México’s Dia de los Muertos (Day of the Dead) and the Japanese Obon Festival (Festival of the Dead) are two traditional celebrations that honor the spirits of our ancestors. The Mexican custom of Dia de los Muertos takes place each year on November 1st and 2nd. The Japanese Obon Festival is celebrated annually in July and August. It is said that the souls of the dead journey back to Earth to visit their families at this time. To welcome and comfort them, we participate in rituals honoring the ties we have with our ancestors.
We make a journey home to be with family; we hold vigils in the cemetery; we create an altar with offerings; we participate in a community celebration; we dance and play music, whether it be traditional Bon Daiko drumming or a Mexican folk song like La Sandunga; and we tell stories about those who have come before us.
As we participate in these traditions, we also consider our own mortality, our own vulnerability. We realize that life and death, rather than being opposites, are complementary parts of the experience of all human beings. We may be like the scrappy street dog, Lucas, who taunts death to the bitter end, or we may be like the innocent couple that unexpectedly confronts death and bargains with her to go on living. We may know someone who has perished in battle, or someone who never had a family to honor them. We pause to remind ourselves that the dead are still alive within us. They are the reason we are here; they are a part of our family.
The Mexican folk skeleton character, La Catrina, is a popular symbol of the Day of the Dead. Created by José Guadalupe Posada, (1852-1913), an illustrator and political satirist, La Catrina represents Death. Posada used his illustrations to express the sentiments of the working class by poking fun at the dictatorship of Porfirio Diaz.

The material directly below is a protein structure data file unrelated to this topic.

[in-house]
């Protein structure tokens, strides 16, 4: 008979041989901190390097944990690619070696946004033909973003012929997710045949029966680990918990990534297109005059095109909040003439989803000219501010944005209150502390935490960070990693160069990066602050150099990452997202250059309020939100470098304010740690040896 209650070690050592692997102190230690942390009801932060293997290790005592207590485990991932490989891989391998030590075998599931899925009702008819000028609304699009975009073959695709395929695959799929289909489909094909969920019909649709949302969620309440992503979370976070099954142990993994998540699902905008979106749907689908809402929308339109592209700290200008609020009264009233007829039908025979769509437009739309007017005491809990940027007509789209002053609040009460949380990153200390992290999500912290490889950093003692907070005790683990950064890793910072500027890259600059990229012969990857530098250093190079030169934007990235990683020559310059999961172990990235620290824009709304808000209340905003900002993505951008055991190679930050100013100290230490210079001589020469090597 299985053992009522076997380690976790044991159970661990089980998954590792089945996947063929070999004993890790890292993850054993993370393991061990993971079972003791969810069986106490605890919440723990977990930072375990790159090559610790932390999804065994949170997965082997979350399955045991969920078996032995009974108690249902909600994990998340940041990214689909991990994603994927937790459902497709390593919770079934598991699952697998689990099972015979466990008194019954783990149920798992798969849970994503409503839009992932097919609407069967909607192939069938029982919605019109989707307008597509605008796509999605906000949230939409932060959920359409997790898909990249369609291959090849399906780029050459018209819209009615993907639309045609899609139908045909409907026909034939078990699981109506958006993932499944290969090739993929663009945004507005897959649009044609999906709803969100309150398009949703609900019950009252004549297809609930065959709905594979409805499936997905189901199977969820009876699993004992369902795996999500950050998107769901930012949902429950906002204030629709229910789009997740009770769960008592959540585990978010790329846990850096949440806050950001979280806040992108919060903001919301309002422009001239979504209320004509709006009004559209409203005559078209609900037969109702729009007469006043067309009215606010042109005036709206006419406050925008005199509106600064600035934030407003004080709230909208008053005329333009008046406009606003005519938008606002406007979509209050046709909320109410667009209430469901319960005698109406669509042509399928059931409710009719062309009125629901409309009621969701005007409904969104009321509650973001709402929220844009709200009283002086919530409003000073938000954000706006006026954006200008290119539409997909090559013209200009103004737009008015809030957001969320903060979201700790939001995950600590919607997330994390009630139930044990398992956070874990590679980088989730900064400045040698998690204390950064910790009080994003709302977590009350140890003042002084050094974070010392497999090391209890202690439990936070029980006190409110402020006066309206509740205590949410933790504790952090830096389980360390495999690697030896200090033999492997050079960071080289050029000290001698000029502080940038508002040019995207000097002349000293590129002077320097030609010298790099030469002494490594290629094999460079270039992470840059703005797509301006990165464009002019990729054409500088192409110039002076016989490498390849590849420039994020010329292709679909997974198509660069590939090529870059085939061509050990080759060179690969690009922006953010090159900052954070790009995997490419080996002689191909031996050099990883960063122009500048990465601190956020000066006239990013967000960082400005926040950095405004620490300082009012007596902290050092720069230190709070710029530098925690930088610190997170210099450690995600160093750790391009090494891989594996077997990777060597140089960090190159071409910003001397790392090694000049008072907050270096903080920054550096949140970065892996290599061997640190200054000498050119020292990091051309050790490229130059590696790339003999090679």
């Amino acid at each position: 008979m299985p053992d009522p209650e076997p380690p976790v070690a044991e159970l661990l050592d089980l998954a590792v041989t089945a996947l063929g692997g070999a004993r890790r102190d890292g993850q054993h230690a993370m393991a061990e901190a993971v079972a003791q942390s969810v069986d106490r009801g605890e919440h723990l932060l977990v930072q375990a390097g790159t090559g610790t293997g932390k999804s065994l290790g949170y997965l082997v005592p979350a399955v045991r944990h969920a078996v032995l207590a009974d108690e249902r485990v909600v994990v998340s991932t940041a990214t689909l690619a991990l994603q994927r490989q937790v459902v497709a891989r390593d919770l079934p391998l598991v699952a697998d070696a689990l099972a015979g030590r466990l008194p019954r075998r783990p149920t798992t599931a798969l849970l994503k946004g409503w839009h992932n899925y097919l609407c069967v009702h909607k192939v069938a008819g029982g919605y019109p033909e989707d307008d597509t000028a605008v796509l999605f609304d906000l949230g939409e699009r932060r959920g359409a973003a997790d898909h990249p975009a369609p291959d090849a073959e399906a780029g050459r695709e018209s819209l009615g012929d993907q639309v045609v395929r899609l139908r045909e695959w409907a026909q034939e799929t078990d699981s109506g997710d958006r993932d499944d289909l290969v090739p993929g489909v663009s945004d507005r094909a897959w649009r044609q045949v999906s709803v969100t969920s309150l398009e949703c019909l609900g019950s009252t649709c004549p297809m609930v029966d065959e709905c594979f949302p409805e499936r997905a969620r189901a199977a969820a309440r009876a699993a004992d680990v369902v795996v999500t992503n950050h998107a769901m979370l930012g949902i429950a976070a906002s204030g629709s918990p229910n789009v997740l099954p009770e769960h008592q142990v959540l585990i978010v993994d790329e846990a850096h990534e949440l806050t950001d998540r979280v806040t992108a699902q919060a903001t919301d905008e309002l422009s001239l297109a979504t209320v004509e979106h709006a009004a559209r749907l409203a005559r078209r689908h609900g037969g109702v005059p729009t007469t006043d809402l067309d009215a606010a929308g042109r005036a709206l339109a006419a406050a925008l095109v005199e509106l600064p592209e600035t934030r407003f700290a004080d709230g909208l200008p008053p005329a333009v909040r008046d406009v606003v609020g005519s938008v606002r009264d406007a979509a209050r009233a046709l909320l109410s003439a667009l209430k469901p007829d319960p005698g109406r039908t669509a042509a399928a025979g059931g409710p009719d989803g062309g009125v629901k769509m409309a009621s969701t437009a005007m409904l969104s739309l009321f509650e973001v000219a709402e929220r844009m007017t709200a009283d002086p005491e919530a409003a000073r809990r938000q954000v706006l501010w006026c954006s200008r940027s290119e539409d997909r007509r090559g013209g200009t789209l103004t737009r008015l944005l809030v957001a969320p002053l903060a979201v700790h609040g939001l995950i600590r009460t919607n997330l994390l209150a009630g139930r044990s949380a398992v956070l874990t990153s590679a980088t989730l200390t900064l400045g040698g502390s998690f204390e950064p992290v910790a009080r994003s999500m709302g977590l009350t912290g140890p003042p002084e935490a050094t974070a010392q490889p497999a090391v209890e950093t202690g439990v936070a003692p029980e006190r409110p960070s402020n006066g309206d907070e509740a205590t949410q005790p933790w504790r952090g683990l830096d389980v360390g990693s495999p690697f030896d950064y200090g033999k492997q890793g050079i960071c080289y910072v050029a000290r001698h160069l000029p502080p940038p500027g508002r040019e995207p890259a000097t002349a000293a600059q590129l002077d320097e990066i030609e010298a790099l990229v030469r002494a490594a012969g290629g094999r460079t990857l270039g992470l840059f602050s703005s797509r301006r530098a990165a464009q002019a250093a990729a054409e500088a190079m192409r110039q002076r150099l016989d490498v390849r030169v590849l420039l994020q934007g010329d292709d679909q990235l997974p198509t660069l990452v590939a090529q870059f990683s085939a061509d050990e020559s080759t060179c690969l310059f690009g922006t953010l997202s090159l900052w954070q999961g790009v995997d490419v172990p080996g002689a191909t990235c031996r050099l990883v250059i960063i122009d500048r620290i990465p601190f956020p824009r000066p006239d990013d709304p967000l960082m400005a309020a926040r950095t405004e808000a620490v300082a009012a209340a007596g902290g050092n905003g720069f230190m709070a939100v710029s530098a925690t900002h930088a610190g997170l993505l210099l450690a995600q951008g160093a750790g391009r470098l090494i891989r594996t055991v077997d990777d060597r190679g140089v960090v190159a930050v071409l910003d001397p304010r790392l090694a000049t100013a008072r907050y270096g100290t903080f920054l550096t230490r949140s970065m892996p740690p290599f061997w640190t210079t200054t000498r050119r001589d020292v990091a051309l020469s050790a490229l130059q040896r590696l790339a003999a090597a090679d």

La Danza de los Diablos (Dance of the Devils)
The origins of La Danza de los Diablos may be traced back to African slaves. The dance was originally a ritual dedicated to the god Ruja, to ask him to free the Africans from their terrible working conditions. Nowadays the dance pays homage to the dead - which is why the dance is performed on the Day of the Dead. Although Santiago Collantes, on the coast of Oaxaca, is not the only place that the Dance of the Devils is performed, its version is the best known.
Jizo Bodhisattva (Ojizo-sama)
The small stone statues represent Jizo Bodhisattvas, a popular figure in Japanese folk religion. Jizo Bodhisattva is protector of the weak, the poor, women, slaves, and patron “saint” of children who have died. The final day of the Obon Festival in central Japan is dedicated to Jizo Bodhisattva and children who have died.
Ghost Memories is supported in part by the San Francisco Arts Commission, the Zellerbach Family Foundation, the Djerassi Resident Artist Program, the San Francisco Asian Art Museum, the Oakland Museum of California & individual donors.
Conceived and directed by José Navarrete & Debby Kajiyama
Choreography by José & Debby in collaboration with the dancers
Japanese Dance Choreography by Hanayagi Michiya Sensei
Original Score composed & performed by Jimi Nakagawa, Kallan Nishimoto, & Miguel Govea
Performed by Carlos Gonzalez, Felicia Shizu Hoshino, Sue Roginski, Rudy Figueroa, Oscar Trujillo, Julie Kane, Marilyne Mitani, José Navarrete, Deborah Yamasaki, Debby Kajiyama, Grupo Aztlan de San Francisco: Rosalinda Garciacano, III, Maribel Matos, Quetzal Rodriguez, Andrés Sobalvarro; Young dance students from the Japanese American Cultural and Community Center of Northern California: Tamara Chan, Shina Kim, Melanie Look, Kailani Schulze, Lauren Shigio, Camille Obata
Performed at Dance Mission Theater, Yerba Buena Gardens Festival, the San Francisco Asian Art Museum, and the Oakland Museum of CA
La Catrina’s costume by Susanna Douthit
Extrañas figuras por Maritza Gueler, Danza en Español, August 2003